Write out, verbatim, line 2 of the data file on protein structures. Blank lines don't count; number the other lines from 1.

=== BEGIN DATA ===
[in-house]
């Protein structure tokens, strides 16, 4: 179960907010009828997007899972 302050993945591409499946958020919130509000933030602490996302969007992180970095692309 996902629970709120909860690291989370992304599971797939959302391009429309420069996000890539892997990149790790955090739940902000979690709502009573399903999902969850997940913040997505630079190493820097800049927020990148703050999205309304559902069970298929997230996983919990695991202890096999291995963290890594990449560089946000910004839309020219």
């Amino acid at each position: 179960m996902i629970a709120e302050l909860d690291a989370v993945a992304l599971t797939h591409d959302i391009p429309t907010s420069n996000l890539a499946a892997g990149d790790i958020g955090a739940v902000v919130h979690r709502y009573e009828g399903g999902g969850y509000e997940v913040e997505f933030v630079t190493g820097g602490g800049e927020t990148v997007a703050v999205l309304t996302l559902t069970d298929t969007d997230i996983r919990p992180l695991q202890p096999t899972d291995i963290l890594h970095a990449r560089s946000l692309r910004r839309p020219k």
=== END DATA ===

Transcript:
């Protein structure tokens, strides 16, 4: 179960907010009828997007899972 302050993945591409499946958020919130509000933030602490996302969007992180970095692309 996902629970709120909860690291989370992304599971797939959302391009429309420069996000890539892997990149790790955090739940902000979690709502009573399903999902969850997940913040997505630079190493820097800049927020990148703050999205309304559902069970298929997230996983919990695991202890096999291995963290890594990449560089946000910004839309020219």